Harvey Levin spoke at George Washington University yesterday before delivering a keynote address at the National Press Club later in the afternoon. The audience at GWU was an undergraduate social media class and smattering of others. (The School of Media and Public Affairs extended an invitation to the rest of us, so you bet a few of us graduate students jumped at the opportunity.)
Search #SMPASocial on Twitter for a record of tweets from the talk.
He left us with a lot of good soundbites - not surprising from the man behind TMZ. But he also came across as something of a visionary.
His vision makes me nervous, in some ways.
Levin tells the story of TMZ-DC, which almost made its debut some three years ago. For whatever reason it didn’t work out then, but Levin remains adamant that he wants to bring TMZ to the capital. He believes there is an audience out there who is interested in politics, but feels alienated by the style of discourse that dominates this city.
The story he tells to demonstrate his point revolves around Aaron Schock’s abs. After publicizing the man in board shorts and shirtless, TMZ drew a crowd of thousands to Schock’s constituent phone conference. Suddenly, Levin remarks, Schock had a platform to share his message.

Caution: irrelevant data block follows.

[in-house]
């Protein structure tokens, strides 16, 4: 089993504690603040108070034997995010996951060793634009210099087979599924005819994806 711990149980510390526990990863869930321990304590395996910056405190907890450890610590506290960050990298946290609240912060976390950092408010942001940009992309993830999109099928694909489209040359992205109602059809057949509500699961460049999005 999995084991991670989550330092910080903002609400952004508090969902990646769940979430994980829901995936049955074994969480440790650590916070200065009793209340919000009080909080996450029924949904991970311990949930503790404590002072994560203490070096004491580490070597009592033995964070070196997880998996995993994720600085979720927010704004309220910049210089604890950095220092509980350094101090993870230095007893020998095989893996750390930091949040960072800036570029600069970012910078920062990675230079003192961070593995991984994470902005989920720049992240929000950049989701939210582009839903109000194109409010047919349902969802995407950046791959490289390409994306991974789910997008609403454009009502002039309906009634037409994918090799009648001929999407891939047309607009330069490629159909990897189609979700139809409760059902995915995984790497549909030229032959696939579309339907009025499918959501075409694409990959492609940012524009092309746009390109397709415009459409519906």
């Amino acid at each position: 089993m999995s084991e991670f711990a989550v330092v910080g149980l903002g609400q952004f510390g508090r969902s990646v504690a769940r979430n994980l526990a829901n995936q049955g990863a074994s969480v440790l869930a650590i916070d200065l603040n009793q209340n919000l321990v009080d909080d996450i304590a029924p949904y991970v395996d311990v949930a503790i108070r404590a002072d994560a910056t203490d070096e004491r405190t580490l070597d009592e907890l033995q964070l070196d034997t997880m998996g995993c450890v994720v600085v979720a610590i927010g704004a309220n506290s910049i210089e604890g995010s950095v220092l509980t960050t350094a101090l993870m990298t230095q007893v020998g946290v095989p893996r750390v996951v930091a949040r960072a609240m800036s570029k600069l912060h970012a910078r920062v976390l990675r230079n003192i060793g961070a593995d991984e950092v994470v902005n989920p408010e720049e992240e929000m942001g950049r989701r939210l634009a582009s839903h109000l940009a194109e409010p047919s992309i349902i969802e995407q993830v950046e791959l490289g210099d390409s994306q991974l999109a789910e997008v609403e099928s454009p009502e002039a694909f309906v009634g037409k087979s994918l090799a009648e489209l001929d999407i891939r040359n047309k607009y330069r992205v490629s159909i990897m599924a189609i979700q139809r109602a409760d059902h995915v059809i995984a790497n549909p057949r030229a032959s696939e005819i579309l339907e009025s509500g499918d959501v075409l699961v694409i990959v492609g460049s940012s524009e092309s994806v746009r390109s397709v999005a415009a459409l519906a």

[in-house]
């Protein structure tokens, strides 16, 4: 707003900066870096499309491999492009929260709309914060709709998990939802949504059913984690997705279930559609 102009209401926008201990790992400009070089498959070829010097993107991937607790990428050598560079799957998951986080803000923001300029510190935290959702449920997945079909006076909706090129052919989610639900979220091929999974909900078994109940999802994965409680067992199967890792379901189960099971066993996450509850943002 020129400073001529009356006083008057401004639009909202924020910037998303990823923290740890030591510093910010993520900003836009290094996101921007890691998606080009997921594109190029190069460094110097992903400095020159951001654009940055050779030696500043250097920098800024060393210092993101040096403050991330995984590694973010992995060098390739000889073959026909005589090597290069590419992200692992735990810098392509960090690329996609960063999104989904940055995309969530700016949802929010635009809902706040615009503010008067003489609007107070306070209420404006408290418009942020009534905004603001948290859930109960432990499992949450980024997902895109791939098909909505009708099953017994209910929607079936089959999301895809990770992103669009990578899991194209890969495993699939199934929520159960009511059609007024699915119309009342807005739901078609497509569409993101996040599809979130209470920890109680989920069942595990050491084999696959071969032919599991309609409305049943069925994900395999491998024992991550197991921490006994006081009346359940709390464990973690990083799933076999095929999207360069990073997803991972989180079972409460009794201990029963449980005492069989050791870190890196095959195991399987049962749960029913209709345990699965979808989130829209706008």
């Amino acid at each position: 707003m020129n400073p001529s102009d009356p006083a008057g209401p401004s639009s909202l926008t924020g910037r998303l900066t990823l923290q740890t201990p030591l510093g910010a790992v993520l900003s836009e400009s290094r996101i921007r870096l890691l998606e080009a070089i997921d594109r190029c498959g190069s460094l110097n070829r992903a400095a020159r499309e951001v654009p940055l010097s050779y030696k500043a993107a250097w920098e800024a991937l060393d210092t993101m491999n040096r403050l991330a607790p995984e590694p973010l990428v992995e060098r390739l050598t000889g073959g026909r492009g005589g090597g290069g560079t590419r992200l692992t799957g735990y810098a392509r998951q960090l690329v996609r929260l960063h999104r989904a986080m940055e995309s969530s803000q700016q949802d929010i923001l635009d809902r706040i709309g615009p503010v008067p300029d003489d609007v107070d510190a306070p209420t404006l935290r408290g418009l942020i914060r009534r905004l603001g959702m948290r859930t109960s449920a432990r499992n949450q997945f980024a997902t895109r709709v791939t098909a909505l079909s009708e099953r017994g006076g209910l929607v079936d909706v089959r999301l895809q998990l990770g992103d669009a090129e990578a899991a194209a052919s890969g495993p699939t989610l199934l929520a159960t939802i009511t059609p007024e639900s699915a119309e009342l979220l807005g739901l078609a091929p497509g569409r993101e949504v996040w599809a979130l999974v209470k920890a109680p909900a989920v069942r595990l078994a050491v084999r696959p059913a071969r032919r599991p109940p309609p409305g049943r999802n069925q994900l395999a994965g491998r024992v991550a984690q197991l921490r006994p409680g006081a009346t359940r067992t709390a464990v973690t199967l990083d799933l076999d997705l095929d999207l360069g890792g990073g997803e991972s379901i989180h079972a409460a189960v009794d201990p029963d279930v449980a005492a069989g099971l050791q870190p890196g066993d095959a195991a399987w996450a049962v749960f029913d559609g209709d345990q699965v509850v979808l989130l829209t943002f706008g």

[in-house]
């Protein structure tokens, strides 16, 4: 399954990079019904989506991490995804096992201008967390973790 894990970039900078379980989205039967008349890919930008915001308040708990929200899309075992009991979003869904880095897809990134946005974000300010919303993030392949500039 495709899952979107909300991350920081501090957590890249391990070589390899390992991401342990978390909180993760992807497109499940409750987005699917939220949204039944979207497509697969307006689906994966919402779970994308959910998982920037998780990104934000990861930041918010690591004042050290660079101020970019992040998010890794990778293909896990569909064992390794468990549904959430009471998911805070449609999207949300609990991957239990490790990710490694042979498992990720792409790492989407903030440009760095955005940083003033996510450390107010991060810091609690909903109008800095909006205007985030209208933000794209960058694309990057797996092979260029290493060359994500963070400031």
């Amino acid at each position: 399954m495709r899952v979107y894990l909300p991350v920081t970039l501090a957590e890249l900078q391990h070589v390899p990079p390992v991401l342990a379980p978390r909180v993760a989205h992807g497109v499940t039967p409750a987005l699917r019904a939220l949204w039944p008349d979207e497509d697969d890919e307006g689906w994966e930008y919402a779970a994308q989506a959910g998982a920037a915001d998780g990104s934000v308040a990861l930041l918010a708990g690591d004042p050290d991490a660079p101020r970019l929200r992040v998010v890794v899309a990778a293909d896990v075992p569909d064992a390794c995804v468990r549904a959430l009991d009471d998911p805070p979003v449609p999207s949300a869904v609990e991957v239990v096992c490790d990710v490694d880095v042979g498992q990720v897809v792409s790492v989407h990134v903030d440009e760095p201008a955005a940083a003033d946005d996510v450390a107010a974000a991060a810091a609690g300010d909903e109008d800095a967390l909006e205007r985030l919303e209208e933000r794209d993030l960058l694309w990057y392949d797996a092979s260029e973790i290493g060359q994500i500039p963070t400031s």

Do the people drawn by his physique really care about House Republicans’ work on trade, national security, and so forth? I’m sure some do, but how great is the media effect and how enduring is it? The pictures were posted in 2009 - I wonder how large Schock’s phone conferences are today.
Levin talked about injecting personality into DC politics. But he blurs the line between good communication practices and character performance. Research already demonstrates Americans’ preference for dramatic story frames. And goodness knows the amount of identity management and overarching campaign dynamics have diminished the effectiveness of our government. I worry that TMZ-DC would amplify these conditions.
I won’t argue that our politicians need to communicate on a personal level with constituents. Or that they need to convey complex policies and proposals in terms that can be understood by people from diverse backgrounds.
I just don’t think that needs to be facilitated by seeing pictures of a U.S. Representative sunbathing.